The world's best start-up hubs: Taghazout, Morocco

Having visited some of the global start-up scene powerhouses such as London, Melbourne and Santiago, we decide to go off the beaten track, to the Moroccan fishing village of Taghazout...

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  • Population: 35,000
  • Pros: A small, vibrant community, cheap prices and a genuinely unique start-up experience.
  • Cons: Internet access isn't quite as reliable as you'd wish, lack of any 'ordinary' start-up community.
  • Cost: One of the cheapest you're likely to find, both in terms of living and working costs.
  • What to expect: ​Something the likes of which you're not likely to experience in any other start-up hub, prepare to look at things through a different lens.

Jonny Miller and his team at Maptia know a thing or two about start-up hubs, having based themselves in Europe, North and South America over the past few years. We took some time to speak with Jonny about Maptia’s experiences in Taghazout and why it might be the perfect place for your start-up to relocate to.

What are best aspects of doing business in Taghazout?

There is a ‘Moroccan’ time difference. Not only in the sense of the literal transition between PDT to GMT, but our temporal perception shifted gears. In Morocco, life and work beat to a different tempo. Stepping outside the start-up echo chamber we all felt a welcome sense of perspective and clarity, working on our own ‘makers schedule’ - to adopt Paul Graham’s term - has done wonders for productivity.

What are the downsides to doing business in Taghazout?

Lacking access to an entrepreneurial network and investors might be perceived as a downside for many companies, however it enabled us to focus on building the first version of Maptia, important conversations with mentors and users could be held via Skype and we could be in London within five hours if something essential came up. Although there are a growing number of location independent and local Moroccan entrepreneurs visiting Taghazout, it is quite different from being in a major city start-up community. However, we also found value in being part of a vibrant and like-minded offline community relevant to the storytelling tools we were building at Maptia - many travellers passed through Taghazout. 

The internet access was better than we expected (between 4MB/s – 8MB/s) but there were also occasional power cuts which could occasionally happen at crucial moments of pushing code or during important Skype calls!

How would you describe the business culture in Taghazout?

Like most young and tenacious start-up teams we have a tendency to burn the candle at both ends. However, there was a point where we realised that this lifestyle (or lack of) was unsustainable and quality of output suffered in the long run - it is important to manage energy not time. In Taghazout, our team all found their own ways to recharge the batteries - from surfing world class point breaks a few minutes walk away, to attempting rooftop yoga, ocean swimming, cliff jumping, hiking in the nearby ‘Paradise Valley’, reading in hammocks or intense massages in the local hammam.

Despite still working long hours pretty much seven days a week and constantly pushing ourselves to move Maptia forwards, the time we did take off meant that we hadn’t felt happier or healthier in a long time and as if receiving a power up in a computer game, our energy levels shot up, resulting in better quality output.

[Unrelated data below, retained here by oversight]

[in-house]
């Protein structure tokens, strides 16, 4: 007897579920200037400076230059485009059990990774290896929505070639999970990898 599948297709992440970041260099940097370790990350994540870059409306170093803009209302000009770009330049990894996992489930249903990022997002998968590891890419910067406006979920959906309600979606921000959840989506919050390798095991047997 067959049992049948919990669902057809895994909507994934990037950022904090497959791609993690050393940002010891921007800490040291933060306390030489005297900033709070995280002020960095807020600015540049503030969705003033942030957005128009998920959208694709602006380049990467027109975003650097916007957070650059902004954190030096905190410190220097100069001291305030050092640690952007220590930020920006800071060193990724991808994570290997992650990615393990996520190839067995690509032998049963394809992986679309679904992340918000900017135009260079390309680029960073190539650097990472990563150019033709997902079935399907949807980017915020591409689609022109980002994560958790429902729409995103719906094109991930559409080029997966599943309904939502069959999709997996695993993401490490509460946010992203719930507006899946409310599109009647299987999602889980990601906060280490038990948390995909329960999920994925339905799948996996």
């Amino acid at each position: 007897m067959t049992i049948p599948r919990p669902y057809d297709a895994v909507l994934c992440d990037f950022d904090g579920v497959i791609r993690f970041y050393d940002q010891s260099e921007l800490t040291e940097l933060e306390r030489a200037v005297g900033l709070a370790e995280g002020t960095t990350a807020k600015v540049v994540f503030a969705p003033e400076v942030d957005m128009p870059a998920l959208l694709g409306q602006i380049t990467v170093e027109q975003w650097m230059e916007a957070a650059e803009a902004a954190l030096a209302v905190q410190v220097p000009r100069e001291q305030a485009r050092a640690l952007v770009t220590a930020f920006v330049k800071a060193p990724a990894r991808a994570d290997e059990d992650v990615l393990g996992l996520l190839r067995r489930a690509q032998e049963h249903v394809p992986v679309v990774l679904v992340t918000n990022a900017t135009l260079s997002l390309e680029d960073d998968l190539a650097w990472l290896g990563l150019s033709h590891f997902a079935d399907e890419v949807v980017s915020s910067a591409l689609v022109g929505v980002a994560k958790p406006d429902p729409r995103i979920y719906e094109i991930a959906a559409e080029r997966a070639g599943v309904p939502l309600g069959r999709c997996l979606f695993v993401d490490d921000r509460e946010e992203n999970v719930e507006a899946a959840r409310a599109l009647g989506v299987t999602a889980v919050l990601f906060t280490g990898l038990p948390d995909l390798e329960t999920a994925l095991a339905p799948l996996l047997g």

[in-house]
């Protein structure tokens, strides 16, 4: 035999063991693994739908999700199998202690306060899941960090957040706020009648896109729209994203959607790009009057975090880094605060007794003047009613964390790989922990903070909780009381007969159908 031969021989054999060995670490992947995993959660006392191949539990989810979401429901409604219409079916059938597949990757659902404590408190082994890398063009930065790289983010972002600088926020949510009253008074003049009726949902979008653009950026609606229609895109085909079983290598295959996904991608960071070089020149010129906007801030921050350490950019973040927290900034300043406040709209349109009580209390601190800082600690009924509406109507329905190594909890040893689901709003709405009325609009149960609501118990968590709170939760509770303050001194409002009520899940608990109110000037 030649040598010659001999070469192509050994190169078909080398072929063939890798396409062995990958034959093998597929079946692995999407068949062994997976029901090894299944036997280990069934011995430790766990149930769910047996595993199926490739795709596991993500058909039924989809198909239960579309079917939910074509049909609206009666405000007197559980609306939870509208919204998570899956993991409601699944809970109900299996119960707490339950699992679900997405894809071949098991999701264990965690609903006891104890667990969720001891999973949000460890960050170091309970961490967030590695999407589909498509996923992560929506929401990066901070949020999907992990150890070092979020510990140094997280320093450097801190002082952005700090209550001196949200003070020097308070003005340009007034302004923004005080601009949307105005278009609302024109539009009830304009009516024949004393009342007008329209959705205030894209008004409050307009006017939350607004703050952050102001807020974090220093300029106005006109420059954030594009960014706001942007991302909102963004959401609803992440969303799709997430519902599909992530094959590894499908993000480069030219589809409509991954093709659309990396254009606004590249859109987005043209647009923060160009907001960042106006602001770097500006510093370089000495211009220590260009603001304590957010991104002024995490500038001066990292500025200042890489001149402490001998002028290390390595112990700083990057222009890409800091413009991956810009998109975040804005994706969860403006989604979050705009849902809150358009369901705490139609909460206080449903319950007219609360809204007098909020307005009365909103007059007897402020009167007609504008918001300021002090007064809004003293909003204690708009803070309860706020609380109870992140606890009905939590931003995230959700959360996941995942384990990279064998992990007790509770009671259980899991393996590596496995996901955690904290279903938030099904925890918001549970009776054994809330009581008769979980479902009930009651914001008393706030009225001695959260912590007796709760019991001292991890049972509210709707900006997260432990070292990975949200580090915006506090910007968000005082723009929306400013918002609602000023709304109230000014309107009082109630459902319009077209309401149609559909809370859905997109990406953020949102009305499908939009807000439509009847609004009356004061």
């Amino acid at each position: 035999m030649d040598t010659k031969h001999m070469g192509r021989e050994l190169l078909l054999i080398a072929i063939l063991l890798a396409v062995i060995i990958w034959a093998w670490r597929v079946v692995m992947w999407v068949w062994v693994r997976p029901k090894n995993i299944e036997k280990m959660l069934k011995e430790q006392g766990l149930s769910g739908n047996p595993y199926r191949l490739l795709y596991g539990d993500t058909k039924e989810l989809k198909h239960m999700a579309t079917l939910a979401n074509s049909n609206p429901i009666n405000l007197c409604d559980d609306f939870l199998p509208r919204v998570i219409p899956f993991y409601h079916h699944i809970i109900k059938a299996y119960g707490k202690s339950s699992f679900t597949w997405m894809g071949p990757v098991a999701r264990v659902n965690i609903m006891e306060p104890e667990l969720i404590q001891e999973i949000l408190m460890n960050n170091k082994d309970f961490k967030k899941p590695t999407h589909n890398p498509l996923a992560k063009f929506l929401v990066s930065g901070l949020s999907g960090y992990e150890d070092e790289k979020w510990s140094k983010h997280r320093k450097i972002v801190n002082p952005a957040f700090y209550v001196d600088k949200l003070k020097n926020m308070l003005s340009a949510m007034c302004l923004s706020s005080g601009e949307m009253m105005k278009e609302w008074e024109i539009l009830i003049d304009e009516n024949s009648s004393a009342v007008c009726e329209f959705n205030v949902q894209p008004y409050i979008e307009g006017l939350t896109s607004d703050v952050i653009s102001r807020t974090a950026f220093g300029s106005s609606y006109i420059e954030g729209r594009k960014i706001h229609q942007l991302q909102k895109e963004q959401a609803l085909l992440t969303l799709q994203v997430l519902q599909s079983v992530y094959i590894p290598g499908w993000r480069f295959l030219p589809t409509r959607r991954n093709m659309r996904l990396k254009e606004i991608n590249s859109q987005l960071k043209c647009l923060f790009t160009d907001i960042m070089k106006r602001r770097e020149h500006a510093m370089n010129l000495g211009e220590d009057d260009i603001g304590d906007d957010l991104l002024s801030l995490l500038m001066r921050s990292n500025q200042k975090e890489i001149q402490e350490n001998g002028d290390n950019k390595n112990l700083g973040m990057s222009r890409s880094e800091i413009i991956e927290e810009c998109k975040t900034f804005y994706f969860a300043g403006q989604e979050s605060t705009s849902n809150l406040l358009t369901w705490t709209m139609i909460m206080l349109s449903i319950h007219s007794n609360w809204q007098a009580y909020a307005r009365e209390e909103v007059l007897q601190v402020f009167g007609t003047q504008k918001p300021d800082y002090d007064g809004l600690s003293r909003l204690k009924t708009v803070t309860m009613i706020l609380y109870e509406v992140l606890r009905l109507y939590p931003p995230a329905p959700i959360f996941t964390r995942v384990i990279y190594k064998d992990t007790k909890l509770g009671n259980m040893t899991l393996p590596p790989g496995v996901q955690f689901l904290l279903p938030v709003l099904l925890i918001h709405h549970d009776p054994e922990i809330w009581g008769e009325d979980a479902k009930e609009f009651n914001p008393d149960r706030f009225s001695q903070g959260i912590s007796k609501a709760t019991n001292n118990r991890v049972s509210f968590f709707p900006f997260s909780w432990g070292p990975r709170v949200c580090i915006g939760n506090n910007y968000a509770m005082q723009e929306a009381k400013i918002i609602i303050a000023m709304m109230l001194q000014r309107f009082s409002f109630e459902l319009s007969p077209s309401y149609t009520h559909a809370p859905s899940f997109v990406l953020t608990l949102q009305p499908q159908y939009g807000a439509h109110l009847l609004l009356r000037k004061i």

What are the costs of doing business in Taghazout?

Living in the US, we were so time-strapped that our eating habits lapsed and we resorted to living off convenience food. In Morocco things were a little different - we all took it in turns to carry a backpack and stock up on colossal quantities of fresh food from the weekly local market in the aptly named ‘Banana Village’. Anything imported tended to be twice the usual price so we stuck to the local produce. The upshot of eating fresh local produce was twofold - we felt more energised and healthy and avoiding imported food kept the company bank account healthy too. Our weekly food shop equated to roughly $10 per person per week, leaving spare funds for occasional meals out together. We all took turns to cook each evening and experiment with some of the more colourful Moroccan flavours, which (for the most part) are very successful.

There were several cafes in town however we tended to work in our rented apartment and converted the lounge to our team’s office space. To save Dirhams (the national currency) we even made a trip to the chaotic Agadir scrap yard to obtain a few discarded school tables and chairs, haggling with mixture of broken French, naive smiles, and frantic sign language.

What tips would you give to an entrepreneur thinking of starting-up in Taghazout?

In terms of accommodation we didn’t commit to anything beforehand, instead I flew out a week early and spent time knocking on doors and asking for a suitable place to stay. It would have been possible to pre-book somewhere, but the cost would likely have been much higher. Not all apartments are equipped with broadband either so it is definitely worth confirming this in advance before making any commitments.

In terms of seasonality, the summers there do get quite hot, over 40 degrees on some days and it is much more pleasant to live there during the winter months. Ramadan falls in June/July this year (moving by a couple weeks each year) and means that most shops will close during the day, which means that you have to plan ahead for food shops. As for the language the locals speak a mixture of Berbere, Arabic and French, however most also understand some English and it is possible to get by without being fluent in any of the above languages.

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